A Grave Loss
Iona and his son Kuzma Ionitch are very close and affectionate. However, Iona suffers the biggest tragedy of a parent’s life when his son falls ill and die. Despondent, Iona gives him a proper funeral and goes back to his horse-carriage after only a week.
He transports people on his horse for a living and he hopes that he would find a patient ear or two in his customers to unburden his sadness and share his grief.
The first man he meets is a sturdy and formidable army man. He is rough and polite. He hears Iona’s plight but interrupts it when he complains about Iona’s reckless driving. He scampers off the vehicle soon after.
Discontent and grief-stricken Iona meets a band of three young men next. He invites them on board even though they are heavily intoxicated. Iona narrates his sad story but they are all too wasted to pay attention.
One of them tries to soothe Iona by saying that everything dies in the end. But it was more related to his own sad condition that to Iona’s agony and loss.
Iona meets a delivery guy but he also dismisses him by claiming he is in a rush to complete a job. Unrequited and disturbed, Iona decides to return to the stables. There he meets a cabman. Iona opens up to him about his son’s untimely death but the man falls asleep in the middle of Iona’s words.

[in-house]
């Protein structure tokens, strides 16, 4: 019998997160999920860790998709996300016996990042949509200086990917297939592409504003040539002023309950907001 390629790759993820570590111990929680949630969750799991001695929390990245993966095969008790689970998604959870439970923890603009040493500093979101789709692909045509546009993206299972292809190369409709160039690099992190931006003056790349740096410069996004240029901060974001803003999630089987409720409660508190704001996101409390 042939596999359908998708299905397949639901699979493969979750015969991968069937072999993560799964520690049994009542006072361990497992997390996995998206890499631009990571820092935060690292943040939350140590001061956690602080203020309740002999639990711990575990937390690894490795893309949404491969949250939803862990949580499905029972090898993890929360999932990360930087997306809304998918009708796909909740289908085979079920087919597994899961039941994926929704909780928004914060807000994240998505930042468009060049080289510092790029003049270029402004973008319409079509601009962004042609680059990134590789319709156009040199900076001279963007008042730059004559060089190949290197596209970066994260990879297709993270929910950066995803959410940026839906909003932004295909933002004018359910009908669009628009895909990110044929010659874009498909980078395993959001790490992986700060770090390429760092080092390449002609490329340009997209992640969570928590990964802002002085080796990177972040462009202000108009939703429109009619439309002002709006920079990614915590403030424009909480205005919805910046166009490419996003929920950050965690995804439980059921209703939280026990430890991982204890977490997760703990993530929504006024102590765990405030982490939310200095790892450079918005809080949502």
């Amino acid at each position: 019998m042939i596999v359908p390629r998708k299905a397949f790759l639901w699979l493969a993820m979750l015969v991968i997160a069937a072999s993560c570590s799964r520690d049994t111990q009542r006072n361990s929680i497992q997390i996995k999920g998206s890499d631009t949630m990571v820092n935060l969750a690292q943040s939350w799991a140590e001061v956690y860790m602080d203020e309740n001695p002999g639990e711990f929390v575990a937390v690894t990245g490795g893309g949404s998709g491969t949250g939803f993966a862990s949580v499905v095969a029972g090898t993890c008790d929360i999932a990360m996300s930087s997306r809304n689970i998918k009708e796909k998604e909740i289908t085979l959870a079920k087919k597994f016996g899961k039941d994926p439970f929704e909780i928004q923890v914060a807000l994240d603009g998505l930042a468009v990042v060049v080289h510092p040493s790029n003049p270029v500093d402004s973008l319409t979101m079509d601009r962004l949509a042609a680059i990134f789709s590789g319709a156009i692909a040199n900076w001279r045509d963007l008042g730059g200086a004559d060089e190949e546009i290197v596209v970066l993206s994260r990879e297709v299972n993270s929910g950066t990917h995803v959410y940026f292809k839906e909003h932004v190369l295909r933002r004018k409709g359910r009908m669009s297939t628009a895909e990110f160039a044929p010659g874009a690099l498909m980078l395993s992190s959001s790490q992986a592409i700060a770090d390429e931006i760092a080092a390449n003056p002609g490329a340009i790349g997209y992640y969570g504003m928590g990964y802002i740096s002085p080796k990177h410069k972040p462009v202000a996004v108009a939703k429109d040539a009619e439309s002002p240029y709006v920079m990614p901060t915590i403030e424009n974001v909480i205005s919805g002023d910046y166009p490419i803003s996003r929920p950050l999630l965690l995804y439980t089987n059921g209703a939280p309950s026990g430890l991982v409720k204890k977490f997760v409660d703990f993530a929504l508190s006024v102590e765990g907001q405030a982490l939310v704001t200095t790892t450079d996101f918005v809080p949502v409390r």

The Loyal Horse
This feels like a punch to the gut for Iona and he decides to feed his horse some hay. While he is alone with his loyal horse he pours his heart out to the animal. The horse listens to Iona patiently as if trying to console his master.
Finally, even though in a crowd of thousand people, Iona finds it impossible to find a compassionate heart, he finds empathy is a silent animal.
The story is a stinging rebuke of the modern society where there seems to the insurmountable distance between people who live and breathe the same air and eat the same food but are too busy to share each other’s sorrows. Sometimes all it takes is patience and good intentions but they seem to be getting rare to find.